replacement. Ultimately, the customer calls the dealer who sold a sealed
manufacturer's product for a refund. The dealer usually winds of providing a
free warranty product and takes the entire financial loss. The dealer requests
the customer throw away the defective part rather than pay for the return
freight cost. The dealer rationalizes it is part of the cost of doing business.

manufacturers have separate warranty rules for their retail sales branches and
their privately owned dealerships. The branches receive a set percentage of cost
for all parts and/or supplies purchased as an instant warranty credit. The
dealers must provide proof of failure and are reimbursed on a piece by piece
manner. As manufacturers have merged, however, there is a blurring of the new
warranty policies.


In Point One major manufacturer has recently established a new warranty policy
as of October 1, 2003. A three page, well written memo from the manufacturer
described the new parts and supplies warranty program. According to the memo,
there would be no more paperwork and the dealer would be able to enjoy instant
benefits from the program with direct credits applied immediately to every parts
purchase and no storage space needed for holding parts that need to be returned.
So far it sounds great.

memo went on to explain that the manufacturer had ascertained that 1.04 percent
of a part's purchase price would appropriately compensate the dealer community
for all defective parts and supplies. Yes, the percentage is only on the parts,
but it covers parts and supplies. Dealer service managers, who have personally
contacted me, have expressed concern for the small amount of the instant parts
credit being offered. Because most of the parts warranted are replacements from
the original equipment purchases, there is very little relationship between the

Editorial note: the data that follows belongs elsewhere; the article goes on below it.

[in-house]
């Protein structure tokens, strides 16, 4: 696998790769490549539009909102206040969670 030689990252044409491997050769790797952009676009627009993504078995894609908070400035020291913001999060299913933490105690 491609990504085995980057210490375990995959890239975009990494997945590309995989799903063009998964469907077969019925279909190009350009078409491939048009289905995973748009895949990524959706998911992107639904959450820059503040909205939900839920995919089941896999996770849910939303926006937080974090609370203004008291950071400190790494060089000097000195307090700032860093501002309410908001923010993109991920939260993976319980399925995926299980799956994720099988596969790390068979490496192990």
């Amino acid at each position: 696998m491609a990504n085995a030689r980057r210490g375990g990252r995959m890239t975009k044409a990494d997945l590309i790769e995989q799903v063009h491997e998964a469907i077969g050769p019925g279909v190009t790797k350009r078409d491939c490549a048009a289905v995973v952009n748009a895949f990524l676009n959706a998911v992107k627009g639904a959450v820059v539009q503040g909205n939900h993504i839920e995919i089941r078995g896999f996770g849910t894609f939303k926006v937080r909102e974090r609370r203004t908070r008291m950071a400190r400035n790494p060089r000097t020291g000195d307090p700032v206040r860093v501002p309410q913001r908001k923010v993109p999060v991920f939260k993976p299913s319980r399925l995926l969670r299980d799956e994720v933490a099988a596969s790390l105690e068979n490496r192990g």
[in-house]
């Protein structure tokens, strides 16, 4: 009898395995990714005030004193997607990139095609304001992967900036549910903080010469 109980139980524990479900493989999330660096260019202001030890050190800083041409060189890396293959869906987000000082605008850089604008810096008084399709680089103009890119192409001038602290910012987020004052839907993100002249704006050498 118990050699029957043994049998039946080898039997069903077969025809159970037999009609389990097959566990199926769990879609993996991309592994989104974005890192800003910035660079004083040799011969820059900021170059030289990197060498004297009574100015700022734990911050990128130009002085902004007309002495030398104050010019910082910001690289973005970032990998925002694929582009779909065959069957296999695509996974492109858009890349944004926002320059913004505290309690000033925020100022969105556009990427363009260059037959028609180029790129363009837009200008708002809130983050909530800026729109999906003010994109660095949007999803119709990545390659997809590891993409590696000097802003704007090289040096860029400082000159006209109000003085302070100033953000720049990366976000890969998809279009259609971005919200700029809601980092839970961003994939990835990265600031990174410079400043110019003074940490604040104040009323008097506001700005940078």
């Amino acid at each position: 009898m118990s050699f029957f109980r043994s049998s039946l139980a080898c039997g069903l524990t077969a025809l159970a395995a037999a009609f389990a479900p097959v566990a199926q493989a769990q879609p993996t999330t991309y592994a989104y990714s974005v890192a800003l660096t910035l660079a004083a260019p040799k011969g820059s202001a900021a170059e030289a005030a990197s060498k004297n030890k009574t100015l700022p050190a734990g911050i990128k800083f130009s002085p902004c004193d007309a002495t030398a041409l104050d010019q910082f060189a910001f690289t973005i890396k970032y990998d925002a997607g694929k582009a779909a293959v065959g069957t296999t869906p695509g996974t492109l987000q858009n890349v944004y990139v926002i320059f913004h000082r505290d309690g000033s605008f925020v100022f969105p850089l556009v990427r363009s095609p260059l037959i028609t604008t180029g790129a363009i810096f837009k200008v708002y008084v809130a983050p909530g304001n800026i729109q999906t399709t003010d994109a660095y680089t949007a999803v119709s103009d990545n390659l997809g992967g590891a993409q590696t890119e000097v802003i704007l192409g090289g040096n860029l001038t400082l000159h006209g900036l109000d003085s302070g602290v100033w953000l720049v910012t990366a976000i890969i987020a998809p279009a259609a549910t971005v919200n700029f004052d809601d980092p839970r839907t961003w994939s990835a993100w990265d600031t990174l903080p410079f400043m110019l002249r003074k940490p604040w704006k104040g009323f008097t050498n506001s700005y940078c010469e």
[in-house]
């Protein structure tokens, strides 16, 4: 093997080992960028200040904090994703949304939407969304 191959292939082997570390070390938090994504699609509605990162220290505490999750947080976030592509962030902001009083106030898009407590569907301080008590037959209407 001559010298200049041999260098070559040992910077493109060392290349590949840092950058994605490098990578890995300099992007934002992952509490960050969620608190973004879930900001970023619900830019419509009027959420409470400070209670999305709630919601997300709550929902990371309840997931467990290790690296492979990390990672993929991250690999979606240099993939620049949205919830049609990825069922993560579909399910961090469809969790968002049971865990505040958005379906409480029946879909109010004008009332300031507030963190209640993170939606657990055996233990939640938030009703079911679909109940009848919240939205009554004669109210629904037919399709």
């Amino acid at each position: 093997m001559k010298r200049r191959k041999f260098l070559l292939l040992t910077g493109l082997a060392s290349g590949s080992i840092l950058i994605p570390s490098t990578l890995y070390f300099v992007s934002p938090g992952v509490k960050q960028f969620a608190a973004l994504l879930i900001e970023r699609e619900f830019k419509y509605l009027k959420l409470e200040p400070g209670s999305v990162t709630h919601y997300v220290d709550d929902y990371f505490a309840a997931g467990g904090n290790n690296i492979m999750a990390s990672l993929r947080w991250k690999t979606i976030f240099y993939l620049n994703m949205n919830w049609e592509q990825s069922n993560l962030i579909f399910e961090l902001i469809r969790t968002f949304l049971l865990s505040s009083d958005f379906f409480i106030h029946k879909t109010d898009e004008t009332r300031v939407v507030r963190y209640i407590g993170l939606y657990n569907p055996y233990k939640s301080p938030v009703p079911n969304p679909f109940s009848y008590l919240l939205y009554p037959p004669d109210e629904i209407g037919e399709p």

cost of parts being purchased and the cost of parts being warranted.

this was a very nice marketing piece, offering 1.04 percent credit would not
even begin to cover the amount of warranty products I'm returning. With the new
digital equipment using assemblies, large capacity toner units, high priced
laser units, and hard drives, my dealership has consistently been returning a
minimum of 12 percent per month to a maximum of 21 percent of parts warrantees
per month.

I have
found my manufacturer's warranty procedures to be extremely stringent and
time-consuming. There is no doubt that all of our returns are legitimate and
fall within the warranty guidelines. But, there is a huge difference between
1.04 percent and an average of a 15 percent of warranty credits my dealerships
is receiving on defective warranty parts return each month. The difference in
real dollars between 1.04 percent and our actual warranty return credits means
more than $50,000 of lost warranty this year.

secondary concern when a manufacturer sets a specific amount for warranty credit
is the service department's fear that shoddy parts may start being used. What
incentive does the manufacturer have to provide superior quality products when
the dealer will have to incur the cost of sub-par parts? Without a constant flow
of returned parts, the manufacturers will not be able to quickly ascertain when
a specific parts or assembly is suspect to premature failure. The only way to
identify unusually high breakage rates will be an increase in the number of
replacement parts being purchased.

doing research for this article, I contacted several manufacturers, identifying
myself as a columnist with imageSource Magazine doing research on manufacturer's
warranty policies and return procedures. NO ONE returned my calls. I felt as if
I was a 60 Minutes reporter being shunned by the bad guys.

and manufacturers must work together to provide the end user with equipment,
parts and supplies that have a proven history of quality. Each must be
respectful of the needs and cost restrictions of the other. As a working service
professional, I am increasingly concerned with the adversarial position that is
created between the dealer and manufacturer. Our dealership's time and energy is
better spent helping our customers than disagreeing with our business partners.